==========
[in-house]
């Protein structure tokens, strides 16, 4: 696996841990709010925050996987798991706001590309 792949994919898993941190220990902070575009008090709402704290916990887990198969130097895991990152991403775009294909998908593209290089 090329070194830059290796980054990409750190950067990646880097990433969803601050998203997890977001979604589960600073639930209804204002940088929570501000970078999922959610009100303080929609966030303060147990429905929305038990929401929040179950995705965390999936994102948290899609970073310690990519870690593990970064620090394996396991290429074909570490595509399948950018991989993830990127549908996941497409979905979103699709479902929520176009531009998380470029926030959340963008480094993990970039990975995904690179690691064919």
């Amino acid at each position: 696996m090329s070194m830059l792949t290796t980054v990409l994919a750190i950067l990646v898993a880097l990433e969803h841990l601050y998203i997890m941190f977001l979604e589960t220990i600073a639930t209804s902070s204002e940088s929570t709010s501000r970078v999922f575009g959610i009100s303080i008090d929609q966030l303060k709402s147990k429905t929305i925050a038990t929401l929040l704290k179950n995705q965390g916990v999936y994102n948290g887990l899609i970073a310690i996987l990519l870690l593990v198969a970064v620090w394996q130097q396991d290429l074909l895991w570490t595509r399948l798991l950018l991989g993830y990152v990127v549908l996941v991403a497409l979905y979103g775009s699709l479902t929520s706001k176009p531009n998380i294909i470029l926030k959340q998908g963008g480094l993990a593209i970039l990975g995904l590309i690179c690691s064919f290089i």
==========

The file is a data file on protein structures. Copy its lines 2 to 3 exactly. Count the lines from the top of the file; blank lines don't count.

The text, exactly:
């Protein structure tokens, strides 16, 4: 696996841990709010925050996987798991706001590309 792949994919898993941190220990902070575009008090709402704290916990887990198969130097895991990152991403775009294909998908593209290089 090329070194830059290796980054990409750190950067990646880097990433969803601050998203997890977001979604589960600073639930209804204002940088929570501000970078999922959610009100303080929609966030303060147990429905929305038990929401929040179950995705965390999936994102948290899609970073310690990519870690593990970064620090394996396991290429074909570490595509399948950018991989993830990127549908996941497409979905979103699709479902929520176009531009998380470029926030959340963008480094993990970039990975995904690179690691064919």
């Amino acid at each position: 696996m090329s070194m830059l792949t290796t980054v990409l994919a750190i950067l990646v898993a880097l990433e969803h841990l601050y998203i997890m941190f977001l979604e589960t220990i600073a639930t209804s902070s204002e940088s929570t709010s501000r970078v999922f575009g959610i009100s303080i008090d929609q966030l303060k709402s147990k429905t929305i925050a038990t929401l929040l704290k179950n995705q965390g916990v999936y994102n948290g887990l899609i970073a310690i996987l990519l870690l593990v198969a970064v620090w394996q130097q396991d290429l074909l895991w570490t595509r399948l798991l950018l991989g993830y990152v990127v549908l996941v991403a497409l979905y979103g775009s699709l479902t929520s706001k176009p531009n998380i294909i470029l926030k959340q998908g963008g480094l993990a593209i970039l990975g995904l590309i690179c690691s064919f290089i």